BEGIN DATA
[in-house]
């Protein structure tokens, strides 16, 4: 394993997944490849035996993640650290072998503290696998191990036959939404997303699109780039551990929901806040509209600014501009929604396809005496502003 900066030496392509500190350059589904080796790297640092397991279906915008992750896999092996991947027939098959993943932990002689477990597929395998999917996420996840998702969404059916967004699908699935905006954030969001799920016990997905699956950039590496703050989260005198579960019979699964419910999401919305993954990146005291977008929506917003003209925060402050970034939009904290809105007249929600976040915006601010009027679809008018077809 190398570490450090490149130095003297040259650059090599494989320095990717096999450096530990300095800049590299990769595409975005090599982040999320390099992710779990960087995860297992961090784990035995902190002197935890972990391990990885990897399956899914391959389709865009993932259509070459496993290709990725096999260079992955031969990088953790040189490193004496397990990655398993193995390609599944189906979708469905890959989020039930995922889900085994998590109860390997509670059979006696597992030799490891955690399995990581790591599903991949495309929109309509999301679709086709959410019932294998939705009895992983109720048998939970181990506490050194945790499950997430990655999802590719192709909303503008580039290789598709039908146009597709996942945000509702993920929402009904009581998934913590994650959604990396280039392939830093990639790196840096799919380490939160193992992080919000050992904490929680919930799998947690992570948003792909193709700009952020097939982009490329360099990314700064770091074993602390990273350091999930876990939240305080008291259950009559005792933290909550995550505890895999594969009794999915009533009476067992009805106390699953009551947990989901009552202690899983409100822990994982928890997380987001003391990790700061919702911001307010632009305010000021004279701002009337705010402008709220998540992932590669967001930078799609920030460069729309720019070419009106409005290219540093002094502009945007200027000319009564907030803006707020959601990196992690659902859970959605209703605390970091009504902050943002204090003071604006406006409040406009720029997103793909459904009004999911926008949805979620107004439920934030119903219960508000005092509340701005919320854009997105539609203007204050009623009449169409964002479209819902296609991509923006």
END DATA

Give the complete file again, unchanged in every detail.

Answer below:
[in-house]
């Protein structure tokens, strides 16, 4: 394993997944490849035996993640650290072998503290696998191990036959939404997303699109780039551990929901806040509209600014501009929604396809005496502003 900066030496392509500190350059589904080796790297640092397991279906915008992750896999092996991947027939098959993943932990002689477990597929395998999917996420996840998702969404059916967004699908699935905006954030969001799920016990997905699956950039590496703050989260005198579960019979699964419910999401919305993954990146005291977008929506917003003209925060402050970034939009904290809105007249929600976040915006601010009027679809008018077809 190398570490450090490149130095003297040259650059090599494989320095990717096999450096530990300095800049590299990769595409975005090599982040999320390099992710779990960087995860297992961090784990035995902190002197935890972990391990990885990897399956899914391959389709865009993932259509070459496993290709990725096999260079992955031969990088953790040189490193004496397990990655398993193995390609599944189906979708469905890959989020039930995922889900085994998590109860390997509670059979006696597992030799490891955690399995990581790591599903991949495309929109309509999301679709086709959410019932294998939705009895992983109720048998939970181990506490050194945790499950997430990655999802590719192709909303503008580039290789598709039908146009597709996942945000509702993920929402009904009581998934913590994650959604990396280039392939830093990639790196840096799919380490939160193992992080919000050992904490929680919930799998947690992570948003792909193709700009952020097939982009490329360099990314700064770091074993602390990273350091999930876990939240305080008291259950009559005792933290909550995550505890895999594969009794999915009533009476067992009805106390699953009551947990989901009552202690899983409100822990994982928890997380987001003391990790700061919702911001307010632009305010000021004279701002009337705010402008709220998540992932590669967001930078799609920030460069729309720019070419009106409005290219540093002094502009945007200027000319009564907030803006707020959601990196992690659902859970959605209703605390970091009504902050943002204090003071604006406006409040406009720029997103793909459904009004999911926008949805979620107004439920934030119903219960508000005092509340701005919320854009997105539609203007204050009623009449169409964002479209819902296609991509923006």